Flight to cash is the order of the day, and gold ultimately is a beneficiary, albeit with infuriating bouts of $100 price swings.

There is one more problem worth noting. We are just entering a stage of bank runs. What happened with the 5 EU banks bailed out this week, and then the failures of all the investment banks and banks/institutions in the US in the last two weeks were bank runs. I am quite concerned that a wave of these in the US and the EU can lead to a failure or interruption of credit cards and ATMs and debit cards.

So, not only do people have to accumulate cash in general and sell investments, but also they will start to need actual cash in hand. I think everyone should be stocking a month or so of cash, just in case they need to pay some bills, buy gas (have you noticed big gas stations not accepting credit or plastic money?).

By Christopher Laird
PrudentSquirrel.com

Copyright © 2008 Christopher Laird

Chris Laird has been an Oracle systems engineer, database administrator, and math teacher. He has a BS in mathematics from UCLA and is a certified Oracle database administrator. He has been an avid follower of financial news since childhood. His father is Jere Laird, former business editor of KNX news AM 1070, Los Angeles (ret). He has grown up immersed in financial news. His Grandmother was Alice Widener, publisher of USA magazine in the 60's to 80's, a newsletter that covered many of the topics you find today at the preeminent gold sites. Chris is the publisher of the Prudent Squirrel newsletter, an economic and gold commentary.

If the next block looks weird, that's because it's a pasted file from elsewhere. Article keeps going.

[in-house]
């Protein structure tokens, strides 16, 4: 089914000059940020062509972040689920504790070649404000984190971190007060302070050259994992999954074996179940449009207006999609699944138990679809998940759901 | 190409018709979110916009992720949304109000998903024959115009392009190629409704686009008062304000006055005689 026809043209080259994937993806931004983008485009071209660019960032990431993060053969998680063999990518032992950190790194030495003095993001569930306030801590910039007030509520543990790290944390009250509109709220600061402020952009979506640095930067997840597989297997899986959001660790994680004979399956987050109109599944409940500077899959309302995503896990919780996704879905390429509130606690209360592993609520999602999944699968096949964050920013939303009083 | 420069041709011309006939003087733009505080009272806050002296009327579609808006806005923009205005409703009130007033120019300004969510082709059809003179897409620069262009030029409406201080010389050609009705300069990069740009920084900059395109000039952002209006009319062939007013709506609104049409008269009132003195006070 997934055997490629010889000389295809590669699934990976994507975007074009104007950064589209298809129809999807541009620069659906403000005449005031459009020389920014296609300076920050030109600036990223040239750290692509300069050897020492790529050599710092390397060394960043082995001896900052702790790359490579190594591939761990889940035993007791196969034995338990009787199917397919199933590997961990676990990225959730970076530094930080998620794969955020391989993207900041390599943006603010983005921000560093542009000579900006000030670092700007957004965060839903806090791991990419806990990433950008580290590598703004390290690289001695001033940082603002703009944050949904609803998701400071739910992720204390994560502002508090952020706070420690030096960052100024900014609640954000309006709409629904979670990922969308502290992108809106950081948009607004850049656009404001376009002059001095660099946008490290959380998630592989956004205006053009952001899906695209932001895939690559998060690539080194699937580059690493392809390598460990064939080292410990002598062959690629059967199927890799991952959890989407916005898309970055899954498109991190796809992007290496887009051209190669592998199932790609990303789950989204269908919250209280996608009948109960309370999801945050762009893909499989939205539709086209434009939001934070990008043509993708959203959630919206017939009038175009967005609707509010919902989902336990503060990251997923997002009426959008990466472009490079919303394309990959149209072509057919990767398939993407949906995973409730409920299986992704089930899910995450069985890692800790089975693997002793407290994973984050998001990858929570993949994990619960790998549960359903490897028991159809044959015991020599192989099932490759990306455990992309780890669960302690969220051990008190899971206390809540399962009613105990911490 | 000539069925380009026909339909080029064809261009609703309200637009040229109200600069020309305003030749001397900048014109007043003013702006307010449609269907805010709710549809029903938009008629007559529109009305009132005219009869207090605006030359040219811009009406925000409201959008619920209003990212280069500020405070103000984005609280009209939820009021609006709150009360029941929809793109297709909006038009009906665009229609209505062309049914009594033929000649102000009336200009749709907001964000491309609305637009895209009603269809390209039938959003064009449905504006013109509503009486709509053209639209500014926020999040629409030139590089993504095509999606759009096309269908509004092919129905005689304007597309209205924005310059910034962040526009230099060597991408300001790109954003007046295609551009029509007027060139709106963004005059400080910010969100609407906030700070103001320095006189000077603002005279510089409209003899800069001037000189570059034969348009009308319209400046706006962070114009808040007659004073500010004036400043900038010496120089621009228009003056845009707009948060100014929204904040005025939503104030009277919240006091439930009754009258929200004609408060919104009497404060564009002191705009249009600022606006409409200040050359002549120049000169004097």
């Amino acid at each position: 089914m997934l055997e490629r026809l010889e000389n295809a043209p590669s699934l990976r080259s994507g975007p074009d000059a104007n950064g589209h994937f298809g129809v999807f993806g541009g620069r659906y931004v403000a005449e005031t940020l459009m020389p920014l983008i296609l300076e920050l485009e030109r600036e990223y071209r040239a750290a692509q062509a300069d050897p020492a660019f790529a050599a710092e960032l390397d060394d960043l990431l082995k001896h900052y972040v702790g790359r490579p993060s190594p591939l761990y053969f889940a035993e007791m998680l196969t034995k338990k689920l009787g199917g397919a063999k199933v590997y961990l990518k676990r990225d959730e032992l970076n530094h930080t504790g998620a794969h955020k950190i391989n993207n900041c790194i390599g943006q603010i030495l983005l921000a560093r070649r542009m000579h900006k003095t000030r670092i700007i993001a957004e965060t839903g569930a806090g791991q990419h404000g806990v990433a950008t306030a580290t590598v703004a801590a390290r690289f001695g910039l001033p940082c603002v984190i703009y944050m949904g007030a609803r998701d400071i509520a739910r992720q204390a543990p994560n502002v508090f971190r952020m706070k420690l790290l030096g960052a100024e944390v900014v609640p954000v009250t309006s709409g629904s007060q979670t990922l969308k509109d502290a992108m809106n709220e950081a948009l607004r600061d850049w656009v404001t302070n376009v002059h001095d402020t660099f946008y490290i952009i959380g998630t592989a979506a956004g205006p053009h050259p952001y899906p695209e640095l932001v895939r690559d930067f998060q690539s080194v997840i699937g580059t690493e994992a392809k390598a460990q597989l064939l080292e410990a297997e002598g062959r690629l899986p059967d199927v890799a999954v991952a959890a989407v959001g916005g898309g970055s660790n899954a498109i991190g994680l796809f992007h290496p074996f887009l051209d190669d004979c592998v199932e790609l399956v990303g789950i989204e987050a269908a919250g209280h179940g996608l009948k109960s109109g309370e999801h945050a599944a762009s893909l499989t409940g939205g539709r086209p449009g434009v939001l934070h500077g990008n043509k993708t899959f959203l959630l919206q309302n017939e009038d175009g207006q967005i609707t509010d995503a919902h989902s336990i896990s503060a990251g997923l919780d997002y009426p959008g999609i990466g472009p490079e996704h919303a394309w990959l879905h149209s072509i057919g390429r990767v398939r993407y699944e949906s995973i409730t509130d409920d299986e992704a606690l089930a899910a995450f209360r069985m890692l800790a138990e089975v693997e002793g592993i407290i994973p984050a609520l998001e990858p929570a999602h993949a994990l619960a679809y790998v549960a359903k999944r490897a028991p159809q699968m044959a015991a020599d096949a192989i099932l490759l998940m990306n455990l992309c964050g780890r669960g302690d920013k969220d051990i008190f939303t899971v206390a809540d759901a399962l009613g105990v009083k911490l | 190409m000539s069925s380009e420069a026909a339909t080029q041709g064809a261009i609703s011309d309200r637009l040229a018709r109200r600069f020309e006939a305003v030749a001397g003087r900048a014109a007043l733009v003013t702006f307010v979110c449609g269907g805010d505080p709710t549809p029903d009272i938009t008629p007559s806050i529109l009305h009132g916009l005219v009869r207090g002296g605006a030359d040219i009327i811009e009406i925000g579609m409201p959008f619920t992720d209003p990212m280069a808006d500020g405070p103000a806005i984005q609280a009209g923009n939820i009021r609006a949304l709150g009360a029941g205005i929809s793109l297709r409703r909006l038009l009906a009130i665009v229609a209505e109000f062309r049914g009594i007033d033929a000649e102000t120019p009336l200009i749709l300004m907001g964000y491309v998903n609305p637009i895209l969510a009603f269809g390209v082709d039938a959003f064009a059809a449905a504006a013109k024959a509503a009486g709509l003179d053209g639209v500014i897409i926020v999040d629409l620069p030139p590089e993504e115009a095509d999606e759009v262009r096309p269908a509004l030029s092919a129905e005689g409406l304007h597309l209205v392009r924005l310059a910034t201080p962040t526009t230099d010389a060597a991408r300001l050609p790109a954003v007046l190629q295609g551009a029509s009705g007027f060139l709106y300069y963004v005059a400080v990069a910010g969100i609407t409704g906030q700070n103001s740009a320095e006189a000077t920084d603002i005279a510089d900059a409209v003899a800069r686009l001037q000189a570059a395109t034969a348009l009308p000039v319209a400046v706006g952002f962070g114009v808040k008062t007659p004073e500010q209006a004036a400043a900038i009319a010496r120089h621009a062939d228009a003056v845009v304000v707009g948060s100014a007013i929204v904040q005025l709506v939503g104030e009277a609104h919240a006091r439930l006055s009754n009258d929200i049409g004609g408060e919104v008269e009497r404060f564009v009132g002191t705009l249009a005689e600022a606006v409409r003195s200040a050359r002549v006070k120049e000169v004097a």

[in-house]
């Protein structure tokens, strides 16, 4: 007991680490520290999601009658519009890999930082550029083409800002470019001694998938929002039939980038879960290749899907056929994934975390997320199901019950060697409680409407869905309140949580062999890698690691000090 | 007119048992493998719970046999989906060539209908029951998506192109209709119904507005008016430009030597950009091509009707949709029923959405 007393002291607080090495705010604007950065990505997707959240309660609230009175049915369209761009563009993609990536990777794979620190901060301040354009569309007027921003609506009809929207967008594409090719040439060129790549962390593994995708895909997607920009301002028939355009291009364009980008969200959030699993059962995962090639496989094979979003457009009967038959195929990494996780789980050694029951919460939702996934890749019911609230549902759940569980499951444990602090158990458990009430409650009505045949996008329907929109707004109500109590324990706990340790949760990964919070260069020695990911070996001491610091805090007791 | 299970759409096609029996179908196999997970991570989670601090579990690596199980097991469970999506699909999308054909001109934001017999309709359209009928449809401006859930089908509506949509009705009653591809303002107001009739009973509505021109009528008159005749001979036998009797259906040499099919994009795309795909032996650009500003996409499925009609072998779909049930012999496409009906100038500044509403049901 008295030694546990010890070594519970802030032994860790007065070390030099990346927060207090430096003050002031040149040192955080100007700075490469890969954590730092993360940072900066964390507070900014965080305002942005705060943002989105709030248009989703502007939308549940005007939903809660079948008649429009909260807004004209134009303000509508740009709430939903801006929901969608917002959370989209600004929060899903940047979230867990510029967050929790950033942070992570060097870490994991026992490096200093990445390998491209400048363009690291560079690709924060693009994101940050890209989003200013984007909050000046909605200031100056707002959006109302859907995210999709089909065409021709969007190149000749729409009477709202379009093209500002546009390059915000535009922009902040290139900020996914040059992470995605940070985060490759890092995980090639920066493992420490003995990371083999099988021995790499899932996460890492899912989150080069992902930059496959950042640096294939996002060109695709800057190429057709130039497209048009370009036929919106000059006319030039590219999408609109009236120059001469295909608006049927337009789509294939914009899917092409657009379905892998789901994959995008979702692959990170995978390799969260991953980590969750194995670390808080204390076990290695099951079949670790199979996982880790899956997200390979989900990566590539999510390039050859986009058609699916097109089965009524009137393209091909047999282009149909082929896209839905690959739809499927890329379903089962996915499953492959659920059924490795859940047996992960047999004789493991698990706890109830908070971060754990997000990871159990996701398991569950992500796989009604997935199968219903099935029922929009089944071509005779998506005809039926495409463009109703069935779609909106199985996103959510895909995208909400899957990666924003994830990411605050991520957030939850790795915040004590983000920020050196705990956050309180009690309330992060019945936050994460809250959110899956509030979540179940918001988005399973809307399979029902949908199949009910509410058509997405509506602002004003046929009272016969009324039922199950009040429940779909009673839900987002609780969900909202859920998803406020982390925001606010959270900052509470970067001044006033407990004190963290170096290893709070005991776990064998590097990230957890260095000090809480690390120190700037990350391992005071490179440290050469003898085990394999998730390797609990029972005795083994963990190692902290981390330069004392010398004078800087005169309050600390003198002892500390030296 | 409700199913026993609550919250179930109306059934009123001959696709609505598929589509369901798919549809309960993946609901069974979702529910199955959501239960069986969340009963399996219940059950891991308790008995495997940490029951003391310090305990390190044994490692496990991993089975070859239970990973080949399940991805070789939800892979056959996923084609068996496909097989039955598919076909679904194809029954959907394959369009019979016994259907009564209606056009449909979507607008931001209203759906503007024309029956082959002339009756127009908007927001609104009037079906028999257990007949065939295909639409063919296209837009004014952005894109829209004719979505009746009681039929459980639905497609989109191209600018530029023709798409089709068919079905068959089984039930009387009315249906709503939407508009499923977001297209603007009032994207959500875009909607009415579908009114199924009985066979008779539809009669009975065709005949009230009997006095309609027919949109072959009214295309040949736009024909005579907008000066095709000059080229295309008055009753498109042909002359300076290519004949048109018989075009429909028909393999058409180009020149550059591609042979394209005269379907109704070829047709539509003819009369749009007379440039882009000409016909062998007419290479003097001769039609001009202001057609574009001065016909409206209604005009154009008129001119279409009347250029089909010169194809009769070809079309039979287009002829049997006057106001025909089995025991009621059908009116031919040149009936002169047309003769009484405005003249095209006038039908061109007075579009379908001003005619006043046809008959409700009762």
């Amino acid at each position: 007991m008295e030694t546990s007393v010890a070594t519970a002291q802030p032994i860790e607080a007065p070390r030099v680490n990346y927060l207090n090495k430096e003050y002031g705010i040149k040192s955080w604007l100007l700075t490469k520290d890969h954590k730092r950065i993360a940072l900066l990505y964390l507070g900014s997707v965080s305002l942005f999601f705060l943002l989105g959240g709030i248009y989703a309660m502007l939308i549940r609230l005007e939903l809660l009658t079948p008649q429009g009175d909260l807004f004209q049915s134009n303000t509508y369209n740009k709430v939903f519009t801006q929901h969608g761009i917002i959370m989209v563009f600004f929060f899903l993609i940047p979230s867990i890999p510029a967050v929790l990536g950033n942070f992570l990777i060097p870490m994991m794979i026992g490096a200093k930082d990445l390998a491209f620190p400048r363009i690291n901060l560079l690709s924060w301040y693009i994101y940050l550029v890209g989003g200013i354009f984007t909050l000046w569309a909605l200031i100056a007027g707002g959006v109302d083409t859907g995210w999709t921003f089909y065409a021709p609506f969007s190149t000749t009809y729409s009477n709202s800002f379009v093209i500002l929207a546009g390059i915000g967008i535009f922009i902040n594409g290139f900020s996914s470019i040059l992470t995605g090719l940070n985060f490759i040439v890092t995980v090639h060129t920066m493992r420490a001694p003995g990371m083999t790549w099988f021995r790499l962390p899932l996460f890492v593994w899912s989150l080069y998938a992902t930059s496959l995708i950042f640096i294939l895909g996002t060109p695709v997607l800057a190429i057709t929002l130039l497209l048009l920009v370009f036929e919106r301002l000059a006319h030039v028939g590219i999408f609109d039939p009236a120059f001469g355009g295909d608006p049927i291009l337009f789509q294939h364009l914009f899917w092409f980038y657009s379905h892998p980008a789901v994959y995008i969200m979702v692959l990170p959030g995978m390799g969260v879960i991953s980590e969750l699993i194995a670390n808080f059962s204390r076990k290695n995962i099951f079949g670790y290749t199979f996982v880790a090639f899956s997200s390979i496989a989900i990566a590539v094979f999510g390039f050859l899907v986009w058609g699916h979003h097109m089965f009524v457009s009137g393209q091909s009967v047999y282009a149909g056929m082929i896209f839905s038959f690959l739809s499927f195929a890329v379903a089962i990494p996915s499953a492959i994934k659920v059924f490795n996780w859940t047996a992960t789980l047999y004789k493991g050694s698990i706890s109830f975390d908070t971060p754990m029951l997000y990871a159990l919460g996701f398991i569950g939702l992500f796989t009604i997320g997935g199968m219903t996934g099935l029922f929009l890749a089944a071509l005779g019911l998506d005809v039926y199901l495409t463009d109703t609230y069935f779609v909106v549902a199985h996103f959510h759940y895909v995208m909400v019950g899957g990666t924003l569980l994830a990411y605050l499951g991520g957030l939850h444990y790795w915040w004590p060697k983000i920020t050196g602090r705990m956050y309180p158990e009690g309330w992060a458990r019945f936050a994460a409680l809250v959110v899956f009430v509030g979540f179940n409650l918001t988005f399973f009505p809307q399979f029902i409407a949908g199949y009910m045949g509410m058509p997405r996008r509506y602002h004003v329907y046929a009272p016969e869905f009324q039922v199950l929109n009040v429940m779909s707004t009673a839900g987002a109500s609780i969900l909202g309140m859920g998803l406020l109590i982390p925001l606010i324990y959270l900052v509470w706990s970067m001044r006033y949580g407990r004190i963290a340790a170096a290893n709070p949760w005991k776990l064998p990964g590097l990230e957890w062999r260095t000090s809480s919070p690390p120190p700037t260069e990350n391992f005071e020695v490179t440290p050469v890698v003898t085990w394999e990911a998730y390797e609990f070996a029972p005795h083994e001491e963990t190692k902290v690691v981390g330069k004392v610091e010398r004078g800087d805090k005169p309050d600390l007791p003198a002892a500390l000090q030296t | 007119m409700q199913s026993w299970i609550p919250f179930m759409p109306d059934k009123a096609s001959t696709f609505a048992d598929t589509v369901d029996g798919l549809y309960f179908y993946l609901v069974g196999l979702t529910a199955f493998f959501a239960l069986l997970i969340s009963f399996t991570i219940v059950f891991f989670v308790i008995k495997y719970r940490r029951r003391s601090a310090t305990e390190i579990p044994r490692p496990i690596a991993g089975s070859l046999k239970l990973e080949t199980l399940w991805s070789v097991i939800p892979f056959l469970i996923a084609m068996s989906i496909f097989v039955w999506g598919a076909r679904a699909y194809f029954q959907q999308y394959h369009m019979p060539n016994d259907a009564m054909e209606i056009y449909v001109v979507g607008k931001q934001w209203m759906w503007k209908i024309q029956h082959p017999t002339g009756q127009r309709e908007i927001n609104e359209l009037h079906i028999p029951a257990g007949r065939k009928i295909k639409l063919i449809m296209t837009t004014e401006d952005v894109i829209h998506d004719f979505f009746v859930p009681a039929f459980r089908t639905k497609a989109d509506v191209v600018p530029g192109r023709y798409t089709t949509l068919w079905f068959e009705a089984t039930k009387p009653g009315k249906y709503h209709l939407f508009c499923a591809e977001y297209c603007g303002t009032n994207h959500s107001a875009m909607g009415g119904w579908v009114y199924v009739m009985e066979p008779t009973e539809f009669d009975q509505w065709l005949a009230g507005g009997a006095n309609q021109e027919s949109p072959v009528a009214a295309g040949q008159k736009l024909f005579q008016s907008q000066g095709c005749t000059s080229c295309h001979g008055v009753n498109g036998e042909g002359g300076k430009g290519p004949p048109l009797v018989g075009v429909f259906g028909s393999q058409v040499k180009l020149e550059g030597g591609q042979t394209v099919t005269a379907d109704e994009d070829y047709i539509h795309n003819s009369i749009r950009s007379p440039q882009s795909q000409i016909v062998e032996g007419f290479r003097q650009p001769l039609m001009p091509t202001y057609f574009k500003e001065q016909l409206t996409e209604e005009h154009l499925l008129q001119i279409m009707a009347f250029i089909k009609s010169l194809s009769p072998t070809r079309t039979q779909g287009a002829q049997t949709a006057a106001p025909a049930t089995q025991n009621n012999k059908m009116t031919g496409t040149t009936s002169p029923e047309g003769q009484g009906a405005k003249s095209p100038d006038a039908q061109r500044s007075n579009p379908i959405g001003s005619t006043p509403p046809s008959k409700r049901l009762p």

Christopher Laird Archive

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Comments

Nahil Wijesuriya
05 Oct 08, 15:40
leveraging and deleveraging

Money Out Of Thin Air = MOOTA

Is

MOney Dissapearing Into Thin Air = MODITA

Hello depression and Civil Unrest.

Keep Your Doors Double Locked and Shot Gun Loaded.